Debra Zane, is of the best casting directors out there. After you read this article, you’ll see why.
When casting director Debra Zane brought in the little-known actor Michael Shannon to tape an audition for “Revolutionary Road,” she pulled out all the stops.
Zane assembled a team to play the other roles, with friends and associates filling in for Leonardo DiCaprio, Kate Winslet and Kathy Bates.
“We were playing all the different parts, so he would have different faces to refer to. We had snacks and martini glasses to make it look like a little party,” explains Zane.
She got so into the scene that “when (Shannon) turned to tell me to shut up, I was so embarrassed, (which was) the absolute appropriate response.”
Director Sam Mendes, who has collaborated with Zane on five pictures, saw the tape and hired Shannon to play Bates’ mentally ill son. He went on to score the film’s only acting Oscar nomination this year.
A wiz at spotting breakout talent (Amy Adams, Wes Bentley, Justin Long), Zane has even been known to put together her own version of an actor’s reel to show a director that a performer can play against type.
When working on “Dreamgirls,” she spent eight months scouring talent from around the country. About 700 actors read for the part of Effie before director Bill Condon chose Jennifer Hudson for the part that would earn her an Oscar. But it was clear to Zane from the moment she saw the first of Hudson’s two audition tapes that the “American Idol” reject was a frontrunner.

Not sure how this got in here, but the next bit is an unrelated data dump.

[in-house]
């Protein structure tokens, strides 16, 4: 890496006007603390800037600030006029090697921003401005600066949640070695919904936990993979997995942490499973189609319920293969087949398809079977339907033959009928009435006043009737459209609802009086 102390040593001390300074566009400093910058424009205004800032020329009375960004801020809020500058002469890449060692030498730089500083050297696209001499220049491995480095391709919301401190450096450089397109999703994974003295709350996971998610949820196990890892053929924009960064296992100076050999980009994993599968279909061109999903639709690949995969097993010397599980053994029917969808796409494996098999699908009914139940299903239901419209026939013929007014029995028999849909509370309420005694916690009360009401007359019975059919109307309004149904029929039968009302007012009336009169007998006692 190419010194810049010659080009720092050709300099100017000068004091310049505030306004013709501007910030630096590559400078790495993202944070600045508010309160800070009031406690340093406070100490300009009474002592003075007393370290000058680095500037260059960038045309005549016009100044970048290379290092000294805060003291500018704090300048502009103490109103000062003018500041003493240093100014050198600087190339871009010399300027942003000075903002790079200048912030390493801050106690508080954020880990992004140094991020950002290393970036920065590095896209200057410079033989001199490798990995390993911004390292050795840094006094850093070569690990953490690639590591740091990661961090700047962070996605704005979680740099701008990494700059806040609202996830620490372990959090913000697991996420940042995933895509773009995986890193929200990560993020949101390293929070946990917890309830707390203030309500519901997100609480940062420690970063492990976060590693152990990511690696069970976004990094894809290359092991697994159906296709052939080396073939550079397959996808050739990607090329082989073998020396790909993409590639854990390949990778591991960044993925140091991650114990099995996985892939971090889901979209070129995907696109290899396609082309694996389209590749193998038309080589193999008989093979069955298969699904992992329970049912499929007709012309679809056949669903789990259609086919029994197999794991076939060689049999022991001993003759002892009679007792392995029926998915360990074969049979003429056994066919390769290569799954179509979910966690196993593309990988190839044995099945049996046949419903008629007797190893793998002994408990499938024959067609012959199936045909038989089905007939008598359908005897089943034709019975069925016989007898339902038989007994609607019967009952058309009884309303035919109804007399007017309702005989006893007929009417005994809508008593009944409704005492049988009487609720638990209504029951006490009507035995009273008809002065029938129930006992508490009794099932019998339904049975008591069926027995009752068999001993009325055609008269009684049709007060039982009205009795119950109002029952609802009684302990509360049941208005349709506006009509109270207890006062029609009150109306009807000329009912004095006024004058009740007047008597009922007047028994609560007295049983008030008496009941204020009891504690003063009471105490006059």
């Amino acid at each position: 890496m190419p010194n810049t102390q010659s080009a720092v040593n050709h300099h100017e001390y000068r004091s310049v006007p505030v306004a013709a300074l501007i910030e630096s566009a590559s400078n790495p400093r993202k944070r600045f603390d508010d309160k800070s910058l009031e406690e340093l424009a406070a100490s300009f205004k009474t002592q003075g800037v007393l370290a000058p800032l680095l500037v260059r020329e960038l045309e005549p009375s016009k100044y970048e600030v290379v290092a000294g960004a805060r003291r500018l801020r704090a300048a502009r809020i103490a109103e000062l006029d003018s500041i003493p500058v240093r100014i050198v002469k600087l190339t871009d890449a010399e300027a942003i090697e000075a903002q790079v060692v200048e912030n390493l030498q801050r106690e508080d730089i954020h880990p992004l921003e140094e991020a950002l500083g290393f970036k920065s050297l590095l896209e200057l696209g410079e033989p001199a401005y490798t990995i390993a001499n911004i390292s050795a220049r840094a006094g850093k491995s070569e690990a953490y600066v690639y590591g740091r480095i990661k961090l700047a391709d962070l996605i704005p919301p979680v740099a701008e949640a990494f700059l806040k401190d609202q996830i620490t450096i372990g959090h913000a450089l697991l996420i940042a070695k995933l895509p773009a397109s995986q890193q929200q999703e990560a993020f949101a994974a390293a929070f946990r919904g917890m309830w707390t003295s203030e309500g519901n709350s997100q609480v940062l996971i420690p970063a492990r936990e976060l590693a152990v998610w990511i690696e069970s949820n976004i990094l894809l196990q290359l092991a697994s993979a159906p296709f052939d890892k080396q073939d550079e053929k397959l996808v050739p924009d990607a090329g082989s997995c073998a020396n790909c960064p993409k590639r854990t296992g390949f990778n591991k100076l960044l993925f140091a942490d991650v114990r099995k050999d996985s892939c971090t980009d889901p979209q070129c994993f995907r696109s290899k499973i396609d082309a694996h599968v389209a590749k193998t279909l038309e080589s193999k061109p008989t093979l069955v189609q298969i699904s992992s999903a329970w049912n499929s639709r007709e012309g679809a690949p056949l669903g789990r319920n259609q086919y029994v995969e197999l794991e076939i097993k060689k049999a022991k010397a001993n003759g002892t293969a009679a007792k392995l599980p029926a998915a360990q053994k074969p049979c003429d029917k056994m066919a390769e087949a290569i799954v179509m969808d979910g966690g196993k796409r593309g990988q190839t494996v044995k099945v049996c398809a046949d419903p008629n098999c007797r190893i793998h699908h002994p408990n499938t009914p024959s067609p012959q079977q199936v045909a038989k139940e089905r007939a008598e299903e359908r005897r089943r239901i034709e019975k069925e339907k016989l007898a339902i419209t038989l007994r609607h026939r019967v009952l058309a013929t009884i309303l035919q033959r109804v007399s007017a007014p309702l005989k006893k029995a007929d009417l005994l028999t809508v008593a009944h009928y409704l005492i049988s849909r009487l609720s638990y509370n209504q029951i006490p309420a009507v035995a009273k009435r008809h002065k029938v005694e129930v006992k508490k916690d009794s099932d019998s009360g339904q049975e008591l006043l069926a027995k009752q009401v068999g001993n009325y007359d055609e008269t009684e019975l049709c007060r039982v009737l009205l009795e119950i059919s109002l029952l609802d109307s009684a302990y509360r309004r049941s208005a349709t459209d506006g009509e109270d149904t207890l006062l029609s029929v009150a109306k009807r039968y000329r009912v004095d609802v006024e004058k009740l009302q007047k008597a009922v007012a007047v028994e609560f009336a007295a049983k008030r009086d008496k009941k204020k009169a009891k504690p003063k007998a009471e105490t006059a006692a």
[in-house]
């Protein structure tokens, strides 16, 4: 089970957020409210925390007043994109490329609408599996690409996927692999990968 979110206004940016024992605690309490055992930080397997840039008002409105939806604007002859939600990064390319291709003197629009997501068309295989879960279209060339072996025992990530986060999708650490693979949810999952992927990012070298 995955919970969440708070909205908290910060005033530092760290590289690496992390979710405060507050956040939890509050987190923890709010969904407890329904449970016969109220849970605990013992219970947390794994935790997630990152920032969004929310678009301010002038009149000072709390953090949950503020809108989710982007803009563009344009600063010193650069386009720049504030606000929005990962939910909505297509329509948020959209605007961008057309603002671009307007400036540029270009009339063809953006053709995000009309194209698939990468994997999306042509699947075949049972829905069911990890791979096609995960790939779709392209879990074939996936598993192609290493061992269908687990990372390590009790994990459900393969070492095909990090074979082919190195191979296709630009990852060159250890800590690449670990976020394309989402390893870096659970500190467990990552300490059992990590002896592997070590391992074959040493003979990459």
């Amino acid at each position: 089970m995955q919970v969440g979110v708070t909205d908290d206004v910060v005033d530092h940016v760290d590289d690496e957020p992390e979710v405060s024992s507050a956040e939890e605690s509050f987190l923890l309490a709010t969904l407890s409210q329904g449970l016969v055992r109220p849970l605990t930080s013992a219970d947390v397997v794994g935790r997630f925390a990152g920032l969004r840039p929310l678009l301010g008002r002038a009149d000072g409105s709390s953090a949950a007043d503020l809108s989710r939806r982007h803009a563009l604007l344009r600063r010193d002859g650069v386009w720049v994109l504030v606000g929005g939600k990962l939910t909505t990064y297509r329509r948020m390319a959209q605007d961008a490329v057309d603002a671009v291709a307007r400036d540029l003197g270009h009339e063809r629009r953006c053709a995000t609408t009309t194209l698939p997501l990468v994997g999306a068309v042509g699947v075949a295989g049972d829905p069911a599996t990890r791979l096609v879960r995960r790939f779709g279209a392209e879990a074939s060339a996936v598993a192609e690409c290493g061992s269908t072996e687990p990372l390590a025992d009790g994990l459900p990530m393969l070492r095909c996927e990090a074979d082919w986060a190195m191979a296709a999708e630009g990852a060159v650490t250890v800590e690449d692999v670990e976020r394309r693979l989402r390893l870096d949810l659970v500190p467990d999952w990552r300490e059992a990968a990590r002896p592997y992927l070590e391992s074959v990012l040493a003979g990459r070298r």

“I can’t explain to you how people who work in casting know something like that,” she says, “because there are so many elements involved. It’s almost like a chemical reaction where you can say to yourself, ‘The director is going to love this person.'”
Zane has loved actors and movies ever since her childhood in Miami Beach. From an early age, she paid close attention to the “casting by” credit. “That credit struck me. I knew what it meant, and I knew I could do it because I was aware of actors in different roles.”
Nearly 20 years into her career, during which she has worked on such hits as “Traffic” and the “Ocean’s 11” trilogy, she’s still as passionate as when she began.
“I like making sure you’ve turned over every stone and thoroughly thought through all the angles,” says Zane. “And then it appears before your eyes.”